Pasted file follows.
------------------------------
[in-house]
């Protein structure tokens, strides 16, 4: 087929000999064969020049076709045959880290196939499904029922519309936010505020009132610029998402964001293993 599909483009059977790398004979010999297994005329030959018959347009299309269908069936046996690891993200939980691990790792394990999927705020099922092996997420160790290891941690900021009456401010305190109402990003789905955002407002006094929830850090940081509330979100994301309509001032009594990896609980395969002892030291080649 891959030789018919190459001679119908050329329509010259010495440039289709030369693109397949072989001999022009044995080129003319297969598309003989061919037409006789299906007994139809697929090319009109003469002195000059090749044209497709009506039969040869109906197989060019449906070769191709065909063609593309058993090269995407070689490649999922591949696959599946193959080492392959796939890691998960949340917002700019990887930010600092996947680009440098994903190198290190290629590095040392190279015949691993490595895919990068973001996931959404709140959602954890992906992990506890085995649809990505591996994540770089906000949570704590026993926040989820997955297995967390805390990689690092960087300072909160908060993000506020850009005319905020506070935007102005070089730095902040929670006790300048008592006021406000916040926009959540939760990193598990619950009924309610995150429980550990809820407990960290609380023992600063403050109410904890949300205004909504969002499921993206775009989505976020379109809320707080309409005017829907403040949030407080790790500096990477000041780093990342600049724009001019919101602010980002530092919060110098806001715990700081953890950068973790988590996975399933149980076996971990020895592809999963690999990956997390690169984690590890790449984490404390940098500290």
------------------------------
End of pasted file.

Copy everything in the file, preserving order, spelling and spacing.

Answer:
[in-house]
């Protein structure tokens, strides 16, 4: 087929000999064969020049076709045959880290196939499904029922519309936010505020009132610029998402964001293993 599909483009059977790398004979010999297994005329030959018959347009299309269908069936046996690891993200939980691990790792394990999927705020099922092996997420160790290891941690900021009456401010305190109402990003789905955002407002006094929830850090940081509330979100994301309509001032009594990896609980395969002892030291080649 891959030789018919190459001679119908050329329509010259010495440039289709030369693109397949072989001999022009044995080129003319297969598309003989061919037409006789299906007994139809697929090319009109003469002195000059090749044209497709009506039969040869109906197989060019449906070769191709065909063609593309058993090269995407070689490649999922591949696959599946193959080492392959796939890691998960949340917002700019990887930010600092996947680009440098994903190198290190290629590095040392190279015949691993490595895919990068973001996931959404709140959602954890992906992990506890085995649809990505591996994540770089906000949570704590026993926040989820997955297995967390805390990689690092960087300072909160908060993000506020850009005319905020506070935007102005070089730095902040929670006790300048008592006021406000916040926009959540939760990193598990619950009924309610995150429980550990809820407990960290609380023992600063403050109410904890949300205004909504969002499921993206775009989505976020379109809320707080309409005017829907403040949030407080790790500096990477000041780093990342600049724009001019919101602010980002530092919060110098806001715990700081953890950068973790988590996975399933149980076996971990020895592809999963690999990956997390690169984690590890790449984490404390940098500290």